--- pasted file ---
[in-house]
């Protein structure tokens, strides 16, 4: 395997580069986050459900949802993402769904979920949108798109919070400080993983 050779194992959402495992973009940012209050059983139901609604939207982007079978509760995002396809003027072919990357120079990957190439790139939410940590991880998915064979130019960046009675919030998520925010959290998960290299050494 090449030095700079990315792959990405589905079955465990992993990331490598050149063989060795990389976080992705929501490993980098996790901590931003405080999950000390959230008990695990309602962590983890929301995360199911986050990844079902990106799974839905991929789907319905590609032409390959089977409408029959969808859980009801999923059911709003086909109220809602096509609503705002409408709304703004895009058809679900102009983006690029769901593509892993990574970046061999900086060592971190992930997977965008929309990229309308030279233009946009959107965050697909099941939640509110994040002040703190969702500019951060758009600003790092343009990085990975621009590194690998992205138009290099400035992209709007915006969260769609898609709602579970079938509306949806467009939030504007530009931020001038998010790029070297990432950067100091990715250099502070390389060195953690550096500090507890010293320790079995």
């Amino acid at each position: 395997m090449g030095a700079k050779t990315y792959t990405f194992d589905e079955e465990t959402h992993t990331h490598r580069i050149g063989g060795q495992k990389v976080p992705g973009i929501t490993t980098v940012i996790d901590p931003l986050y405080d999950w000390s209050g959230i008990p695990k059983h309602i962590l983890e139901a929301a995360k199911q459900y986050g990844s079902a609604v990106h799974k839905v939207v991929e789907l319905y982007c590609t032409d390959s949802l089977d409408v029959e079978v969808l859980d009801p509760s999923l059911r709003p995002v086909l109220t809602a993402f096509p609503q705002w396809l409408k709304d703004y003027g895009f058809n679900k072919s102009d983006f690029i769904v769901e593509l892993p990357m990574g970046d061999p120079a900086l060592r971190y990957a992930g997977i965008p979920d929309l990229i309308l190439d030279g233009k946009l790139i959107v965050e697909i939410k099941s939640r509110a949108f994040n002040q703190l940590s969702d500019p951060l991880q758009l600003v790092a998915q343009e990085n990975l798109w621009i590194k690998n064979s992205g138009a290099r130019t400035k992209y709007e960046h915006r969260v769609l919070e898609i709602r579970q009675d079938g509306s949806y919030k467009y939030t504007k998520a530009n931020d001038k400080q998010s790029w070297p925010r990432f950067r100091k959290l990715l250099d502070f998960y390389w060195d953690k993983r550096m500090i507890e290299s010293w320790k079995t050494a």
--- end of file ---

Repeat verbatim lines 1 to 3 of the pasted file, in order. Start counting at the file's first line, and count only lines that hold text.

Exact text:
[in-house]
């Protein structure tokens, strides 16, 4: 395997580069986050459900949802993402769904979920949108798109919070400080993983 050779194992959402495992973009940012209050059983139901609604939207982007079978509760995002396809003027072919990357120079990957190439790139939410940590991880998915064979130019960046009675919030998520925010959290998960290299050494 090449030095700079990315792959990405589905079955465990992993990331490598050149063989060795990389976080992705929501490993980098996790901590931003405080999950000390959230008990695990309602962590983890929301995360199911986050990844079902990106799974839905991929789907319905590609032409390959089977409408029959969808859980009801999923059911709003086909109220809602096509609503705002409408709304703004895009058809679900102009983006690029769901593509892993990574970046061999900086060592971190992930997977965008929309990229309308030279233009946009959107965050697909099941939640509110994040002040703190969702500019951060758009600003790092343009990085990975621009590194690998992205138009290099400035992209709007915006969260769609898609709602579970079938509306949806467009939030504007530009931020001038998010790029070297990432950067100091990715250099502070390389060195953690550096500090507890010293320790079995």
């Amino acid at each position: 395997m090449g030095a700079k050779t990315y792959t990405f194992d589905e079955e465990t959402h992993t990331h490598r580069i050149g063989g060795q495992k990389v976080p992705g973009i929501t490993t980098v940012i996790d901590p931003l986050y405080d999950w000390s209050g959230i008990p695990k059983h309602i962590l983890e139901a929301a995360k199911q459900y986050g990844s079902a609604v990106h799974k839905v939207v991929e789907l319905y982007c590609t032409d390959s949802l089977d409408v029959e079978v969808l859980d009801p509760s999923l059911r709003p995002v086909l109220t809602a993402f096509p609503q705002w396809l409408k709304d703004y003027g895009f058809n679900k072919s102009d983006f690029i769904v769901e593509l892993p990357m990574g970046d061999p120079a900086l060592r971190y990957a992930g997977i965008p979920d929309l990229i309308l190439d030279g233009k946009l790139i959107v965050e697909i939410k099941s939640r509110a949108f994040n002040q703190l940590s969702d500019p951060l991880q758009l600003v790092a998915q343009e990085n990975l798109w621009i590194k690998n064979s992205g138009a290099r130019t400035k992209y709007e960046h915006r969260v769609l919070e898609i709602r579970q009675d079938g509306s949806y919030k467009y939030t504007k998520a530009n931020d001038k400080q998010s790029w070297p925010r990432f950067r100091k959290l990715l250099d502070f998960y390389w060195d953690k993983r550096m500090i507890e290299s010293w320790k079995t050494a």